I had the chance to sit down last week with Adam Pisoni and Chris Walsh of Abl, a new San Francisco-based venture seeking to help schools rethink how they use time. Abl’s first big product is a dynamic school-scheduling platform intended to help principals wrestle more effectively with that bane of their existence: the master schedule. Now available, you can find out more about the Abl Master Scheduler by going to their site, here. They promise that future products will help schools manage staff schedules, coordinate school activities, and make it easier to maximize the use of student and teacher time. All of this struck an obvious chord with me, given that I wrote at length in Cage-Busting Leadership about the importance of using time wisely and well—and about how and why that’s often harder than it should be. Adam is Abl’s founder and CEO, and Chris is the head of growth and impact. I asked them about what they’re up to, how they came to this, and what they’re hoping to accomplish.
Rick Hess: Can you say a little bit about just what Abl is? How do you explain to regular people what it is you guys are seeking to provide?
Chris Walsh: Abl provides online tools to help design and manage the daily life of a school. We’ve created a modern, easy-to-use scheduling platform that streamlines the entire master scheduling process—from student requests to course placement to student assignments—to help middle school and high school leaders build schedules much faster and make the process more transparent for teachers. Centralizing the process with a cloud-based platform means administrators can ditch all the paper forms, post-it notes, magnet boards, spreadsheets, and calendars that they usually use during the planning process, and makes it super easy to tinker with different scenarios as they work on the master schedule. Our platform sits alongside a school’s existing student-information system, and we do all the heavy lifting to integrate the systems so that schools never have to enter anything in twice.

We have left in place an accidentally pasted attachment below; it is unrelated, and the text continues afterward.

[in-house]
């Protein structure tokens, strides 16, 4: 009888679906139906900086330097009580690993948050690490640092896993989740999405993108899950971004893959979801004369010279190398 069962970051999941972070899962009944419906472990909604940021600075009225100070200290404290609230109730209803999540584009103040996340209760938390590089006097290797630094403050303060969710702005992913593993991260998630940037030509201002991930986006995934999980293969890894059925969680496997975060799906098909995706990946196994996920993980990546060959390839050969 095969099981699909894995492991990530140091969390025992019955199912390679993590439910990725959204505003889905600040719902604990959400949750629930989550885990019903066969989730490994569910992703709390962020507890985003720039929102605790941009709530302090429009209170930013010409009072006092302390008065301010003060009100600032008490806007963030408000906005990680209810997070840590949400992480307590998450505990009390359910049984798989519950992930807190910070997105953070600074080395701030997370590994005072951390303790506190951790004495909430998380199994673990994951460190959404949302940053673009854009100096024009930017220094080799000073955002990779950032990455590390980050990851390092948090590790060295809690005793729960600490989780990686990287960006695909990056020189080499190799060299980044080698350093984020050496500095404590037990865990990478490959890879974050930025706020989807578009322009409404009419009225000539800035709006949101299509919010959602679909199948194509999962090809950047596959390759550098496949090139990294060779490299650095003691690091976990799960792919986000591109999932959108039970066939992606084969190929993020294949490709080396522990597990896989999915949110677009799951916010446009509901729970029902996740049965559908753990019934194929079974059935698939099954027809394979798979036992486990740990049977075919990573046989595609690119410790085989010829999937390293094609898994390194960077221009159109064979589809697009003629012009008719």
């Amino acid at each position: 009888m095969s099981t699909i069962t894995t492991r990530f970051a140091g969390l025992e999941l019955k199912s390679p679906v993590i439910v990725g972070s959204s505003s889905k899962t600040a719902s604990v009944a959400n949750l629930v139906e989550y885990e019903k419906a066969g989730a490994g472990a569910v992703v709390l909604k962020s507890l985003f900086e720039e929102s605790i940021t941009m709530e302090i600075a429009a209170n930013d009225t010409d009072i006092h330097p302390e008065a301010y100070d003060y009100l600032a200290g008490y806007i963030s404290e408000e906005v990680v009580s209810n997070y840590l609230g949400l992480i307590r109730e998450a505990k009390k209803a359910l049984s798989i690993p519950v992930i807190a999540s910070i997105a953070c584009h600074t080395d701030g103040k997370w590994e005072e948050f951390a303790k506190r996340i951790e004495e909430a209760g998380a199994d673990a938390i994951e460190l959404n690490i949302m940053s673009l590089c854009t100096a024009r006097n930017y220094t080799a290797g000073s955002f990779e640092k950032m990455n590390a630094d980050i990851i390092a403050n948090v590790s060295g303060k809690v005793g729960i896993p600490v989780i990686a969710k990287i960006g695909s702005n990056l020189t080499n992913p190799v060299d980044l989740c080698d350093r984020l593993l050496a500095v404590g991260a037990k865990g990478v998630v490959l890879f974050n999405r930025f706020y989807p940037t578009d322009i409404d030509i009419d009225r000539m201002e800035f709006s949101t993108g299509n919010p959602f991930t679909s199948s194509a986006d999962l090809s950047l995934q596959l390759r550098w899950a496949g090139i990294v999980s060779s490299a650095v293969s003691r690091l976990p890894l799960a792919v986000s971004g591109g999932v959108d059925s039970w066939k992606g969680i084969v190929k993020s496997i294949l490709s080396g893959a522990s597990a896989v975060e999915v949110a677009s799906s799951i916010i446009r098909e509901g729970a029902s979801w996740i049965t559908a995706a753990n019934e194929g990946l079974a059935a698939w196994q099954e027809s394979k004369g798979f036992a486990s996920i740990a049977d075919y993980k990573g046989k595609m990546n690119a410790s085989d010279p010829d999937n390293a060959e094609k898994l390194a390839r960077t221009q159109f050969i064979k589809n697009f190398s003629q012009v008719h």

RH: Adam, you had substantial success with Yammer, a previous tech venture that you founded in 2008. If I understand correctly, Yammer, which you eventually sold to Microsoft, is a communication and collaboration platform for businesses. Could you just say a bit about how you made your way from that world to this one?
Adam Pisoni: As a child, I was curious and loved to learn, but didn’t feel like school was aimed at people like me. I couldn’t see how rote memorization would help me in the future. I also saw how different public schools in different neighborhoods greatly varied in quality. A guidance counselor at my school recommended I drop out of high school after my junior year to go to college because there was no way to test out. After achieving some success in business, I looked back realizing how lucky I had been to have role models and opportunity despite the failure of my schools. After Yammer I wanted to do something that would have a meaningful impact on improving equity, decreasing generational poverty, and increasing access to opportunity. Education felt the most logical place to start for me.
RH: How did you wind up focusing Abl on this whole question of how schools use time and how administrators organize instruction?